“Australia’s research system is one of the best in the world, and it’s in our national interest that it stays that way,” Universities Australia Chief Executive Catriona Jackson said.
“To remain at the forefront of global research advances, Australia needs a system with strong governance, robust peer review and genuine transparency at its core. The Australian Research Council is fundamental to this system.”
The submission offers a range of recommendations, addressing:
- the Haldane Principle – a principle that ensures decisions on individual proposals be made by researchers themselves through peer review – and the ministerial veto
- governance of the ARC
- structures and staffing
- national interest test
- national security in research, and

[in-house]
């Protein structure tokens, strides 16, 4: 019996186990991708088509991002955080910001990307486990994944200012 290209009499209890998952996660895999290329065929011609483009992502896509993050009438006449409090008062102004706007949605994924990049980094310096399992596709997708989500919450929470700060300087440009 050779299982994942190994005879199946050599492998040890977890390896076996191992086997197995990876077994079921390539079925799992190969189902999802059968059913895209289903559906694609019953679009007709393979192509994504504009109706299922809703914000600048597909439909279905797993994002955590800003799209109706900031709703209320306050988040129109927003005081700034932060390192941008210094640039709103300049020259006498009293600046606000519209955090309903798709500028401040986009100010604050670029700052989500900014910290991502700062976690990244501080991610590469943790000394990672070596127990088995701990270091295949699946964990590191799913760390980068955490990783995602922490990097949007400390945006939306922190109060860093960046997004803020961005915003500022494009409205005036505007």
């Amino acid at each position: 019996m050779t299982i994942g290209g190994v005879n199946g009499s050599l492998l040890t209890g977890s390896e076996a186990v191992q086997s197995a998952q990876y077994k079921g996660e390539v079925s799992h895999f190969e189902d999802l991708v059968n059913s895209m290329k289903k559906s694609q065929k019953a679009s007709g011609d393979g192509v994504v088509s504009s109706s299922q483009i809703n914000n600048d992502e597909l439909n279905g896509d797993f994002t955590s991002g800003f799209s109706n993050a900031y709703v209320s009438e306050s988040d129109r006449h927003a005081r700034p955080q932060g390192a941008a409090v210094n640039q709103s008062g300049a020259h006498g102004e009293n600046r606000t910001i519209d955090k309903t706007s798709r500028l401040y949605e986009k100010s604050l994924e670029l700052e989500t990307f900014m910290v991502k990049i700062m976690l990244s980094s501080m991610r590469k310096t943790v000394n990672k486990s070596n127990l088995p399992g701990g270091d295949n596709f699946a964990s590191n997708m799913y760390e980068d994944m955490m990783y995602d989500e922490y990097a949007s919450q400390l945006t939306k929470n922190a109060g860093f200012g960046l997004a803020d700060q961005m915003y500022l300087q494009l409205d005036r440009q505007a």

- grant success rates.
“These functions underpin the critical work of our researchers and will help take Australia’s research to new levels – generating even greater social and economic gains for our nation,” Ms Jackson said.
“For every dollar invested in research and development, five dollars is returned to the economy. It’s an economic no brainer to ensure the research system is strong.
“We can’t afford to have a research system which falls short of backing the best and brightest people and their ideas – ideas that have gone on to change lives, solve challenges and deliver breakthroughs.
“Recent changes to the national interest test, which re-establish a system that assesses grants on merit and peer review, is a step in the right direction to bolster confidence amongst our valued researchers.
“Expert review is the cornerstone of merit-based research systems, ensuring that taxpayer dollars are spent wisely on the best research across all fields of endeavour.
“That’s why we’re urging the government to remove ministerial veto on projects recommended by the ARC.
“There is more work to be done, and we will continue to work with the government through the review process and beyond, to ensure Australia reaps the benefits from an internationally competitive, robust research system.”